In 1994, a runaway bride, walked into a cafe in her wedding dress bumping into what would soon be her future friend family and a 10-season long massively popular television phenomenon. Like its literal representation onscreen, this very moment marked the beginning of an era which placed more importance on friendship than one’s own family. And the world agreed with this new-age F.R.I.E.N.D.S philosophy in unison.
F.R.I.E.N.D.S is undoubtedly a hero in the sitcom hall of fame — spurring rerun after rerun long after its end. However, as a standalone pop culture phenomenon, it certainly hasn’t aged well. If the show were to release in 2019, it would’ve been far less than iconic. In many aspects, problematic even, due to several instances like a few of these.
The overarching homophobia/transphobia.
Not only is homophobia used as a comedic tool, it is a dominant characteristic of Ross and Chandler.
In the episode where Ross and Rachel are looking for Emma’s potential nanny, Ross is not just uncomfortable, but he is literally repulsed by the idea of a man being a caregiver for a living. Sandy (the male nanny, who was even doing a fabulous job) gets fired by Ross for no reason other than the fact that he happens to be a man.
What is even worse is the treatment given to Chandler and his dad’s relationship. While the show was a positive step forward in simply the inclusion of a transgender character, its treatment was far from positive. Chandler’s father is reduced to a frivolous representation of transgender and drag queen combined.
Despite being a good parent, Chandler is embarrassed by his dad. and his repulsion does disservice to years of LGBTQ activists fighting for appropriate representation.
Throughout the show, there are several instances of gaycism displayed by various characters, noted ones being Ross’ ex-wife being the butt of ‘lesbian’ jokes throughout the series. This would’ve had no place in the woke era of the late 2010s.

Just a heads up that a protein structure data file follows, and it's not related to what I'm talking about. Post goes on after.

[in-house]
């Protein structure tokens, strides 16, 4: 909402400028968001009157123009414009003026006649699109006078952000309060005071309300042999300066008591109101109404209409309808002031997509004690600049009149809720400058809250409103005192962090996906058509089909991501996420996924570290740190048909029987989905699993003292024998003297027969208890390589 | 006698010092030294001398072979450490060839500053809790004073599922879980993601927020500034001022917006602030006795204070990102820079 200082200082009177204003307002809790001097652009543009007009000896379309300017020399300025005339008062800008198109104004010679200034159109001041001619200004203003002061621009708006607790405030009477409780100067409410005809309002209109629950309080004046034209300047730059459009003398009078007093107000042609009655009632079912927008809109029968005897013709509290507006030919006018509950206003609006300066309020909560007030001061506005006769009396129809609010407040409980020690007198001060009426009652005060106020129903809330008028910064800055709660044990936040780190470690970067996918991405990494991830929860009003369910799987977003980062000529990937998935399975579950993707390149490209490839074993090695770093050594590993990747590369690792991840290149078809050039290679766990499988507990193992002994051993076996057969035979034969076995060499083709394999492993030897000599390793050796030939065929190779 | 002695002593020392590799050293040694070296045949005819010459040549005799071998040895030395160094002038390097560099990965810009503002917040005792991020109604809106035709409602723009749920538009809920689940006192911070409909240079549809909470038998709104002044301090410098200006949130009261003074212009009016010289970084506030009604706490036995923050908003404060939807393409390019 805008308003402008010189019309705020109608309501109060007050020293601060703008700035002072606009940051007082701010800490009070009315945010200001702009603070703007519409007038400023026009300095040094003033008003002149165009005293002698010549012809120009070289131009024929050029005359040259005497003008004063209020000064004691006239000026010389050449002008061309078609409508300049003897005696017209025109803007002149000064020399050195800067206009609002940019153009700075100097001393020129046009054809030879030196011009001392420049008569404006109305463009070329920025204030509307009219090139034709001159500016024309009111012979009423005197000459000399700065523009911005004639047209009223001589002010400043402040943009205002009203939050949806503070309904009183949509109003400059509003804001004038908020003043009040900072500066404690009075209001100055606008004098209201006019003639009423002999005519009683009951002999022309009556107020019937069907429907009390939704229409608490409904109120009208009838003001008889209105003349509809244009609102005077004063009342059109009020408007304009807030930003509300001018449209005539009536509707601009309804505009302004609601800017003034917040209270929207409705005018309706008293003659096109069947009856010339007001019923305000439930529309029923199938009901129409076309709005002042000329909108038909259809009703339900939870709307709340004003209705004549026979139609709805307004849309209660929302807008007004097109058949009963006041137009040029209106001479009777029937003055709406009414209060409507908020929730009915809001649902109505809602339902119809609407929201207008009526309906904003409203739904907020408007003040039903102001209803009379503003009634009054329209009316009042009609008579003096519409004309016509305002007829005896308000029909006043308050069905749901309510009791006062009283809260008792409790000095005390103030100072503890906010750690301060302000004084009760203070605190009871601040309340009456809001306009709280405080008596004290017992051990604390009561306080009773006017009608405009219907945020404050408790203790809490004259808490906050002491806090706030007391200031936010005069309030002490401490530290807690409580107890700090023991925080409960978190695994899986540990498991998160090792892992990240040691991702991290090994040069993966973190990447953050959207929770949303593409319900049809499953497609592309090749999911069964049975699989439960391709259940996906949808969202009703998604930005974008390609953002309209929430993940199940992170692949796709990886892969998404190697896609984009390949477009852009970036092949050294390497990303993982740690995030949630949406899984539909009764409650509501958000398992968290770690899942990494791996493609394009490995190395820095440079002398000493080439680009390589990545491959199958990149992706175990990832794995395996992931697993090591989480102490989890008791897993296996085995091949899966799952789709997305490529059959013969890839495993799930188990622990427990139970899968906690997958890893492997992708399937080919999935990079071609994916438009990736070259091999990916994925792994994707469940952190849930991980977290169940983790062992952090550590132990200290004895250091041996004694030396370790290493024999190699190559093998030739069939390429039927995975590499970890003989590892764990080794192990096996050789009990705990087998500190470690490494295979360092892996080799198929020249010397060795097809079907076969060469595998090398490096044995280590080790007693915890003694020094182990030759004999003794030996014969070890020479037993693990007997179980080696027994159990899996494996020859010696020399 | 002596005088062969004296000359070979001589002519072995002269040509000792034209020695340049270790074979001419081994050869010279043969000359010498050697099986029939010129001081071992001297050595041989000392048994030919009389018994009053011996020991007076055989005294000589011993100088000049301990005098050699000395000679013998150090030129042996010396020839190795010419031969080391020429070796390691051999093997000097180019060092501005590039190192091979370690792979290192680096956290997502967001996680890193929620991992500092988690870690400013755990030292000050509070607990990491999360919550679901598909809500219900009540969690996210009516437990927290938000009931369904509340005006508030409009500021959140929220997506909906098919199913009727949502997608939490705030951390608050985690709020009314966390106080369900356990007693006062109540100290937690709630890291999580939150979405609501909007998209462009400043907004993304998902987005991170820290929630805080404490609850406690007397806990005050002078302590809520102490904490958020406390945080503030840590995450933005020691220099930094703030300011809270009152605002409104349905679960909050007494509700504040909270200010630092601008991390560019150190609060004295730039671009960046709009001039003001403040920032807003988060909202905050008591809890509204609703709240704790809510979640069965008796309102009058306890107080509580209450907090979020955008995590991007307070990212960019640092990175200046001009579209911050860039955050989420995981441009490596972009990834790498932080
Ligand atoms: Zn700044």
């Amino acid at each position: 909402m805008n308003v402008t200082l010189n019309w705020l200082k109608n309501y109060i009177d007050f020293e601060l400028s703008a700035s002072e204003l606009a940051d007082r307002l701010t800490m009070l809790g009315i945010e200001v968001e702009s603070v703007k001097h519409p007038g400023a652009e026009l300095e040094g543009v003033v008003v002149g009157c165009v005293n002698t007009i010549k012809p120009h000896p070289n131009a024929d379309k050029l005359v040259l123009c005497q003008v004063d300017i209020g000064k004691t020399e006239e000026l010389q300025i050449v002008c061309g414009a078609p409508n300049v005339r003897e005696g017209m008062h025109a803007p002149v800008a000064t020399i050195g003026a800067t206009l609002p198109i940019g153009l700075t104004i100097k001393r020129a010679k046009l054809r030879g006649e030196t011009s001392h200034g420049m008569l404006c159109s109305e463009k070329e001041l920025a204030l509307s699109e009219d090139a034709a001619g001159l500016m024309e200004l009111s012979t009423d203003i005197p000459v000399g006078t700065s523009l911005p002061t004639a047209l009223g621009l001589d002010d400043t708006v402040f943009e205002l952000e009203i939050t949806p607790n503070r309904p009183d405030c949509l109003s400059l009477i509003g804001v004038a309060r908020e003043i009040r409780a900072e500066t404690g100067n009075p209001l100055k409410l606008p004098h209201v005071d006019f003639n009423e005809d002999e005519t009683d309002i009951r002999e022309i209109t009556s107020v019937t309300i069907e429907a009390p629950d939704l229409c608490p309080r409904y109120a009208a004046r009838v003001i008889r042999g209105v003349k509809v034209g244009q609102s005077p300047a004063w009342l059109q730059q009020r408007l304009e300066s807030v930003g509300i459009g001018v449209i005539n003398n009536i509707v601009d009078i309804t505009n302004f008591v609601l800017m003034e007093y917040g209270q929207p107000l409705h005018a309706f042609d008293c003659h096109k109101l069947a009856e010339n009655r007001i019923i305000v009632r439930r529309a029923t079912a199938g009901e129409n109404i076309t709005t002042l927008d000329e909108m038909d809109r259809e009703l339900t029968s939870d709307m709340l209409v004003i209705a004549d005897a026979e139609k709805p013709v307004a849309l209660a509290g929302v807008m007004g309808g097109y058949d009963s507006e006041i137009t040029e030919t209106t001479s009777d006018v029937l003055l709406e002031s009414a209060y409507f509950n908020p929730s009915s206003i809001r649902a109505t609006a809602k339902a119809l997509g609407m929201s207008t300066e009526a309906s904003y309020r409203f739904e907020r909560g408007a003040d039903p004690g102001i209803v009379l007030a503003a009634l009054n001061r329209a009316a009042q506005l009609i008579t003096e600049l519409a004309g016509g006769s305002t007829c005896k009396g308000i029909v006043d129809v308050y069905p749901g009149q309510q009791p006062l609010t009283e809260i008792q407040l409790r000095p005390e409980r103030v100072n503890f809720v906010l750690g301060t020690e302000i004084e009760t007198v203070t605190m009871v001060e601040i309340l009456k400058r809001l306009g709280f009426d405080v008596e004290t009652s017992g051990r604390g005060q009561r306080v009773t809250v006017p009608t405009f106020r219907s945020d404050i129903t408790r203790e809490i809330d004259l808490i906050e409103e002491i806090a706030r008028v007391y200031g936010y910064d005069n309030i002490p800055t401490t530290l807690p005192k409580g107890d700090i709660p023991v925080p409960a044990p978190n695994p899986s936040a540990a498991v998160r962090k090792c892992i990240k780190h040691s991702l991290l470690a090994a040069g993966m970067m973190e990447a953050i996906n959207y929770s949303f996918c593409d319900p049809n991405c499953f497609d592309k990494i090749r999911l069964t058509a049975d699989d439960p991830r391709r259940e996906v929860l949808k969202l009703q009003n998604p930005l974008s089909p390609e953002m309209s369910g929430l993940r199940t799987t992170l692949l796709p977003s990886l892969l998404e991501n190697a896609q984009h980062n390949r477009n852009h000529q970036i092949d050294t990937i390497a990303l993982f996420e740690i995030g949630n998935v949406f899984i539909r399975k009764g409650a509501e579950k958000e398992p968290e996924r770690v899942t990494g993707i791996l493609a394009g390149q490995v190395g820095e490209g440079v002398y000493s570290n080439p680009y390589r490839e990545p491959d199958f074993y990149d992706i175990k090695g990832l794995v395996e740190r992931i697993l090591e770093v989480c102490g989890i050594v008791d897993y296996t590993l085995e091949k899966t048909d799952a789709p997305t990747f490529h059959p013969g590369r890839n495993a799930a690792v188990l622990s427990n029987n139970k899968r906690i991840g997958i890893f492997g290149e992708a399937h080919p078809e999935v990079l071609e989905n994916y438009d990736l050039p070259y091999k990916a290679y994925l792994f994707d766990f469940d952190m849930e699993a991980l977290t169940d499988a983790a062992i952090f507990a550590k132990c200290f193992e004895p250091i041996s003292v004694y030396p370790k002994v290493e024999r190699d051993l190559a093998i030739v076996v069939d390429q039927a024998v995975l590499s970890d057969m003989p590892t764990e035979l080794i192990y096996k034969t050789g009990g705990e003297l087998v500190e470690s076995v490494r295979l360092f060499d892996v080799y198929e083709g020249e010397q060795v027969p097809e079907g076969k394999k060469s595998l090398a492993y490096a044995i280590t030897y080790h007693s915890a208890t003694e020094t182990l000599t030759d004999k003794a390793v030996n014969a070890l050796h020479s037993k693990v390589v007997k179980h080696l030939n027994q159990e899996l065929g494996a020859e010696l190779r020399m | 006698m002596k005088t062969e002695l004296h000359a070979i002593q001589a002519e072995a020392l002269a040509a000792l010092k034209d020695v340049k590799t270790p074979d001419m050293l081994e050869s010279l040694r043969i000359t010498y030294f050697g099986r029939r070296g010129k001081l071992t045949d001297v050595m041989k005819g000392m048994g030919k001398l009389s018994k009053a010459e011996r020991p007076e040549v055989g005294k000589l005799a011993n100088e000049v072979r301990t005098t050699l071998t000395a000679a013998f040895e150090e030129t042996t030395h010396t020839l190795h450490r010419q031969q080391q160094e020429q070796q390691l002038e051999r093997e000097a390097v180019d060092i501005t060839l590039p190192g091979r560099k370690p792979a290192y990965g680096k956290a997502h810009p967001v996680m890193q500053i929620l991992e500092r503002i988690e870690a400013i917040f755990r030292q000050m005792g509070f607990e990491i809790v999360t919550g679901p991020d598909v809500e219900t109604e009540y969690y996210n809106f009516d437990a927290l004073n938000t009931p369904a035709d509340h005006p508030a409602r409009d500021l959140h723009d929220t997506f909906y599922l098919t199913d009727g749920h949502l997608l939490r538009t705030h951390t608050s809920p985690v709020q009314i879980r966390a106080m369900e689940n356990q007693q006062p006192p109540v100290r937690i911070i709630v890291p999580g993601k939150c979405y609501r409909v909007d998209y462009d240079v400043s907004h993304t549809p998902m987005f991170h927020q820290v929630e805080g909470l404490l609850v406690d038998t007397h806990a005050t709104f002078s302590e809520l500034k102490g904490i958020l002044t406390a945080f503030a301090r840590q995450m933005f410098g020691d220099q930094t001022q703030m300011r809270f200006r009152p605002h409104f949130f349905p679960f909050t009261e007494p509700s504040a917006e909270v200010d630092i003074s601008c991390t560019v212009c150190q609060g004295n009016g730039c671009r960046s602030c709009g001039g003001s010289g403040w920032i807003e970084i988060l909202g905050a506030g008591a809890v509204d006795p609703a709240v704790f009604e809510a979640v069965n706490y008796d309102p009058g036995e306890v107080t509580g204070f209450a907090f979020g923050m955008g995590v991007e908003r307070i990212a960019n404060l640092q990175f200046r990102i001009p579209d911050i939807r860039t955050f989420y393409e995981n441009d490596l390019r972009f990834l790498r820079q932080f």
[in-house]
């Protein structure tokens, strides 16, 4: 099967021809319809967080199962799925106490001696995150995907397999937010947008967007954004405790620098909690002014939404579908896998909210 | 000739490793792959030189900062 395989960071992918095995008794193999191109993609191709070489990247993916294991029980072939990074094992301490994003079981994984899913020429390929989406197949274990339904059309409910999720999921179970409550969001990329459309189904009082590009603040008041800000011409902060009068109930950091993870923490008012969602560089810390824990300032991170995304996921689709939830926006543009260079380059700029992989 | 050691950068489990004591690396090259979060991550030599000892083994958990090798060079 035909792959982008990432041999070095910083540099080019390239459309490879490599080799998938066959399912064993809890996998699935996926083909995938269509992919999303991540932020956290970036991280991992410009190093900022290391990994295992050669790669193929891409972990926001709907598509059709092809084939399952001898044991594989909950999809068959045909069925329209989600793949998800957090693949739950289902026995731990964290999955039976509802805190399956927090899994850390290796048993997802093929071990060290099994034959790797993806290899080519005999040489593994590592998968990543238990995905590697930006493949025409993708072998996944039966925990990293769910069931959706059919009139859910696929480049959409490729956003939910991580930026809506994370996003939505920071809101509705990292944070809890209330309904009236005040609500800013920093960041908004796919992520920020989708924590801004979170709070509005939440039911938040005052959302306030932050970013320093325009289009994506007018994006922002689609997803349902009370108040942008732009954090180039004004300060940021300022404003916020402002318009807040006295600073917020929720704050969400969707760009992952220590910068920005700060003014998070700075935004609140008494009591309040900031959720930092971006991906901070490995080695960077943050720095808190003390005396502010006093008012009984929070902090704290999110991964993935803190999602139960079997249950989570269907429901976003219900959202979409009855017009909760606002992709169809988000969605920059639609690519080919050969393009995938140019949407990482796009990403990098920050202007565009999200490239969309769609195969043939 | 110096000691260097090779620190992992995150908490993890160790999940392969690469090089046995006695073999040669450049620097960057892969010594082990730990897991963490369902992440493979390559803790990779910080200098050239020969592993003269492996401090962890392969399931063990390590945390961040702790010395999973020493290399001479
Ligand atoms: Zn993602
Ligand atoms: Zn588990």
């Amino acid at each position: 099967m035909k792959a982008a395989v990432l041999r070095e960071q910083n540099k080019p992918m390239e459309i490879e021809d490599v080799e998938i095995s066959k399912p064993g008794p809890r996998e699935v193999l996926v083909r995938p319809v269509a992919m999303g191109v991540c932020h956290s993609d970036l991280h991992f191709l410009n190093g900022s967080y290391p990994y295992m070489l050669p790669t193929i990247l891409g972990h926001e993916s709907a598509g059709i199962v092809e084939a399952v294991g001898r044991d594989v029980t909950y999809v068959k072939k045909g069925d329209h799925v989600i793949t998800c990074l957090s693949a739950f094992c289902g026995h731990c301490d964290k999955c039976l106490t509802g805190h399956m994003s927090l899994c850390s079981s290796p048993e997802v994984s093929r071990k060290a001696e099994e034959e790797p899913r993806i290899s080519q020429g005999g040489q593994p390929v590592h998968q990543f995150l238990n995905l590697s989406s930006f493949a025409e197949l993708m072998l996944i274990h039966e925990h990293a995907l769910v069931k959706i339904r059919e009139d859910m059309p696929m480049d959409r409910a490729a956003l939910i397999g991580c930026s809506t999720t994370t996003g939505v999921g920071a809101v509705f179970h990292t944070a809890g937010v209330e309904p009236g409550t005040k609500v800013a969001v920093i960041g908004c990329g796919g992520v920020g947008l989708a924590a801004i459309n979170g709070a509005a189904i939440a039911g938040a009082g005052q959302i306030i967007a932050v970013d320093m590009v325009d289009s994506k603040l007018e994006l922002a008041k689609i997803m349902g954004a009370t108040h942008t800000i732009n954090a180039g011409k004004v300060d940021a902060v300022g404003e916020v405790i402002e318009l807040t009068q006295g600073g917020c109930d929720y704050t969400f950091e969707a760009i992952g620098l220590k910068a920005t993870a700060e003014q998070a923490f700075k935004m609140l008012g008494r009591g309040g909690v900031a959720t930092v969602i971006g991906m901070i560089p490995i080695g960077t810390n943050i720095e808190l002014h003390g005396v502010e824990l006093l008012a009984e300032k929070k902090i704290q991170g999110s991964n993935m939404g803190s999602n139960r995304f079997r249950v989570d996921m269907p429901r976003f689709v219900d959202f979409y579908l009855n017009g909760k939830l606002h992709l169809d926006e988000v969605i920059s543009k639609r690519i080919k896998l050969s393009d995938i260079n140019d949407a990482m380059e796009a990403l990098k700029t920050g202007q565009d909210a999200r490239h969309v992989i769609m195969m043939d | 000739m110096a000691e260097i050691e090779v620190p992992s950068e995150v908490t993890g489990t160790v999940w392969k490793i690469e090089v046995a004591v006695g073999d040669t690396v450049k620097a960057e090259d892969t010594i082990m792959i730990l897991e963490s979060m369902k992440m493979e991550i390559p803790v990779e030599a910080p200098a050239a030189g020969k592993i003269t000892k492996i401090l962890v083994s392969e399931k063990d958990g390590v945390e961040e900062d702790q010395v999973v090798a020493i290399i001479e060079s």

The characters legitimise fragile masculinity.
God knows who hurt Ross, but his problem with gender identity was surely deep-seated and borderline offensive. When his son, Ben is seen playing with a Barbie doll, Ross flips out and how. Not once does he acknowledge this as normal and tries everything to repair this ‘abnormality’.
Throughout the show, anything which remotely doesn’t conform to society’s prescribed gender roles is mocked and treated with disdain. Like when Joey is mocked for carrying a bag.
Or when either of them is doing anything remotely ‘non-masculine’ so to speak.
Sexual harassment is casually brushed over.
Rachel’s relationship with her assistant, Tag is consensual. However, in a professional setting, it is highly inappropriate. While their relationship is pretty normal, how she pursues him and treats him borders sexual harassment and would call for a lawsuit in this day and age. Think about the same relationship but with reversed genders and you can see how glaringly tasteless it really is.
The series makes no bones about brazenly sexist remarks or statements with blatant objectification. To the extent that it normalises sexual harassment and lack of consent. This scene for instance:
And this one, just to name a few.
Body shaming is used as a punchline.
One of the longest running gags of the show is Monica’s old fat self who was constantly body-shamed and dismissed for, well, being fat.
The idea that she was somehow new and improved only after she lost weight was a dominant theme of Monica’s character arc. The show fed into the ‘ideal size’ stereotype and used it as a punchline for far too long until it became distasteful to say the least.
The importance placed on relationships over career and overall development.
As mentioned earlier, Rachel’s entry into the show marked the beginning of a new era in her life and ours. In a way, she is the protagonist of the show who has the steepest character arc. Once a naive spoilt girl who lived off of her father’s wealth soon grows into a career woman with ample opportunities and a great single mom.
However, in the very end, she throws all of her professional growth out the window when she decides to stay with Ross instead of pursuing a great opportunity in Paris. In 2019, both reel and real life has evolved to understand the importance of career over a relationship. Even a toxic one at that.
While F.R.I.E.N.D.S will always remain one of the most beloved sitcoms for us millennials, it cannot be welcomed into 2019 with open arms. While it is tone deaf for today’s time there were definitely several aspects about it which deserved applause, but that is a discussion for another day.
As of now, F.R.I.E.N.D.S’ legacy is that of an iconic series of its time which is a marker for how far we’ve come in terms of our social and political consciousness. But if it were to come out today it would’ve surely been far from iconic.